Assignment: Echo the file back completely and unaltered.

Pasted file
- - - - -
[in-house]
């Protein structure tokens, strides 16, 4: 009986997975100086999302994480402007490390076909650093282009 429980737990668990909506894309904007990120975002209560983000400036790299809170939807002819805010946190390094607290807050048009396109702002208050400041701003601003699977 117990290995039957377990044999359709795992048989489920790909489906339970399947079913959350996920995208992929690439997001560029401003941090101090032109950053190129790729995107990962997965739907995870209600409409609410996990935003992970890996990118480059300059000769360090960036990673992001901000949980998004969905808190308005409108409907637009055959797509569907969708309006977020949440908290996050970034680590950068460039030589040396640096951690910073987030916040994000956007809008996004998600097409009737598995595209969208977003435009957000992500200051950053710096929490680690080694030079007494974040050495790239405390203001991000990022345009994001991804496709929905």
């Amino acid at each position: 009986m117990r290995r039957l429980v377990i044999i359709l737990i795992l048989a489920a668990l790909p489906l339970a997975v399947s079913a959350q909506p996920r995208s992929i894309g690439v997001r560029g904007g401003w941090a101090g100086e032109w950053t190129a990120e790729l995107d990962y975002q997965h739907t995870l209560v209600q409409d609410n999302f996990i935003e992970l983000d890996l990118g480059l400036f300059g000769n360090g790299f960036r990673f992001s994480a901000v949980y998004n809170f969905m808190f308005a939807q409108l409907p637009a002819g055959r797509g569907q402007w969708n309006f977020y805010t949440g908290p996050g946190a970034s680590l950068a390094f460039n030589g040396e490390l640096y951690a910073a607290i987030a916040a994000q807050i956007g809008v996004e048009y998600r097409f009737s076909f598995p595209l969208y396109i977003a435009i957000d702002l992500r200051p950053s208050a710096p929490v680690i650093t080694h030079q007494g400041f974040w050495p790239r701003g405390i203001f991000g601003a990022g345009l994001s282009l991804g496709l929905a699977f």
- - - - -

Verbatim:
[in-house]
């Protein structure tokens, strides 16, 4: 009986997975100086999302994480402007490390076909650093282009 429980737990668990909506894309904007990120975002209560983000400036790299809170939807002819805010946190390094607290807050048009396109702002208050400041701003601003699977 117990290995039957377990044999359709795992048989489920790909489906339970399947079913959350996920995208992929690439997001560029401003941090101090032109950053190129790729995107990962997965739907995870209600409409609410996990935003992970890996990118480059300059000769360090960036990673992001901000949980998004969905808190308005409108409907637009055959797509569907969708309006977020949440908290996050970034680590950068460039030589040396640096951690910073987030916040994000956007809008996004998600097409009737598995595209969208977003435009957000992500200051950053710096929490680690080694030079007494974040050495790239405390203001991000990022345009994001991804496709929905």
């Amino acid at each position: 009986m117990r290995r039957l429980v377990i044999i359709l737990i795992l048989a489920a668990l790909p489906l339970a997975v399947s079913a959350q909506p996920r995208s992929i894309g690439v997001r560029g904007g401003w941090a101090g100086e032109w950053t190129a990120e790729l995107d990962y975002q997965h739907t995870l209560v209600q409409d609410n999302f996990i935003e992970l983000d890996l990118g480059l400036f300059g000769n360090g790299f960036r990673f992001s994480a901000v949980y998004n809170f969905m808190f308005a939807q409108l409907p637009a002819g055959r797509g569907q402007w969708n309006f977020y805010t949440g908290p996050g946190a970034s680590l950068a390094f460039n030589g040396e490390l640096y951690a910073a607290i987030a916040a994000q807050i956007g809008v996004e048009y998600r097409f009737s076909f598995p595209l969208y396109i977003a435009i957000d702002l992500r200051p950053s208050a710096p929490v680690i650093t080694h030079q007494g400041f974040w050495p790239r701003g405390i203001f991000g601003a990022g345009l994001s282009l991804g496709l929905a699977f």